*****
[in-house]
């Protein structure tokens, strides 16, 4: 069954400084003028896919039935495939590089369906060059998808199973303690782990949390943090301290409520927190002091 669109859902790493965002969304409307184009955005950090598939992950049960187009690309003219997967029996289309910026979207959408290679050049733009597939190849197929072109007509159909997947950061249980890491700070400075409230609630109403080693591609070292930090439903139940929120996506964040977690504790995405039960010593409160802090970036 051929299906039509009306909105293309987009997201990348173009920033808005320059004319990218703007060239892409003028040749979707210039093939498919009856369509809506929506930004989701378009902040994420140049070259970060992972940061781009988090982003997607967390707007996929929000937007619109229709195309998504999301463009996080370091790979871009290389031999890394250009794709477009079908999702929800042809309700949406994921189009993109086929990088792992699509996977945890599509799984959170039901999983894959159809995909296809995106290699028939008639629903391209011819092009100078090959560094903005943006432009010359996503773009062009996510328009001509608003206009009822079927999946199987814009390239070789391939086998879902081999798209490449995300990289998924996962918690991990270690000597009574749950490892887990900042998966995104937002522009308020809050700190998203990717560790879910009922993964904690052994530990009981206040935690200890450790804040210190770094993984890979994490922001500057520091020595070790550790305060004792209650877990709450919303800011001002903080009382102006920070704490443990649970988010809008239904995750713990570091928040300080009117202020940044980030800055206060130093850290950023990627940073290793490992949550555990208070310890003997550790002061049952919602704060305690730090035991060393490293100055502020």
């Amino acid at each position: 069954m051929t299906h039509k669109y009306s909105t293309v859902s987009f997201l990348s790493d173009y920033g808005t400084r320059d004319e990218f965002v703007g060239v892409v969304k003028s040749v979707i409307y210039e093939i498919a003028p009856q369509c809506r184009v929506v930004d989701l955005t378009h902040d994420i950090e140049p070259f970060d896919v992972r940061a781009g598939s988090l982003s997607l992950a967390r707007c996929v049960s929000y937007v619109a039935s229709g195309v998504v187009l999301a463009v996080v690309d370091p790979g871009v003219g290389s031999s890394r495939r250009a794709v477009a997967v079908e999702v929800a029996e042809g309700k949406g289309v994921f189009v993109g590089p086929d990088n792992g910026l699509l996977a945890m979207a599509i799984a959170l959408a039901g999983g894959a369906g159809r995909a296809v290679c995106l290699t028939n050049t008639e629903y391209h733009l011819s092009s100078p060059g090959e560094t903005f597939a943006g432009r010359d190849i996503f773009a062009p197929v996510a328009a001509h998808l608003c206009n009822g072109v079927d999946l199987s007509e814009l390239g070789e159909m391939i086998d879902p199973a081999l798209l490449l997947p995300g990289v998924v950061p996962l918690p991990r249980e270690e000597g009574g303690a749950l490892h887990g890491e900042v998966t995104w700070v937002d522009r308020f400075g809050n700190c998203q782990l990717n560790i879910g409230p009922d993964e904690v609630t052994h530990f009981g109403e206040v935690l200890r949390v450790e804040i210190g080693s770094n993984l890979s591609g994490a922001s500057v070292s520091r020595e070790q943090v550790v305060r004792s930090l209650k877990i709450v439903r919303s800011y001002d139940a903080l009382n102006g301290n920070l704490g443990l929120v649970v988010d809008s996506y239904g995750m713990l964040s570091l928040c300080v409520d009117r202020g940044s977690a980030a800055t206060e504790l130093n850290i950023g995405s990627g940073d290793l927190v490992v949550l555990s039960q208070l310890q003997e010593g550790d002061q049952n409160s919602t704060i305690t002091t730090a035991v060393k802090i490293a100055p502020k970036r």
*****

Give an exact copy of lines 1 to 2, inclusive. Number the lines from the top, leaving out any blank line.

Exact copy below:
[in-house]
């Protein structure tokens, strides 16, 4: 069954400084003028896919039935495939590089369906060059998808199973303690782990949390943090301290409520927190002091 669109859902790493965002969304409307184009955005950090598939992950049960187009690309003219997967029996289309910026979207959408290679050049733009597939190849197929072109007509159909997947950061249980890491700070400075409230609630109403080693591609070292930090439903139940929120996506964040977690504790995405039960010593409160802090970036 051929299906039509009306909105293309987009997201990348173009920033808005320059004319990218703007060239892409003028040749979707210039093939498919009856369509809506929506930004989701378009902040994420140049070259970060992972940061781009988090982003997607967390707007996929929000937007619109229709195309998504999301463009996080370091790979871009290389031999890394250009794709477009079908999702929800042809309700949406994921189009993109086929990088792992699509996977945890599509799984959170039901999983894959159809995909296809995106290699028939008639629903391209011819092009100078090959560094903005943006432009010359996503773009062009996510328009001509608003206009009822079927999946199987814009390239070789391939086998879902081999798209490449995300990289998924996962918690991990270690000597009574749950490892887990900042998966995104937002522009308020809050700190998203990717560790879910009922993964904690052994530990009981206040935690200890450790804040210190770094993984890979994490922001500057520091020595070790550790305060004792209650877990709450919303800011001002903080009382102006920070704490443990649970988010809008239904995750713990570091928040300080009117202020940044980030800055206060130093850290950023990627940073290793490992949550555990208070310890003997550790002061049952919602704060305690730090035991060393490293100055502020």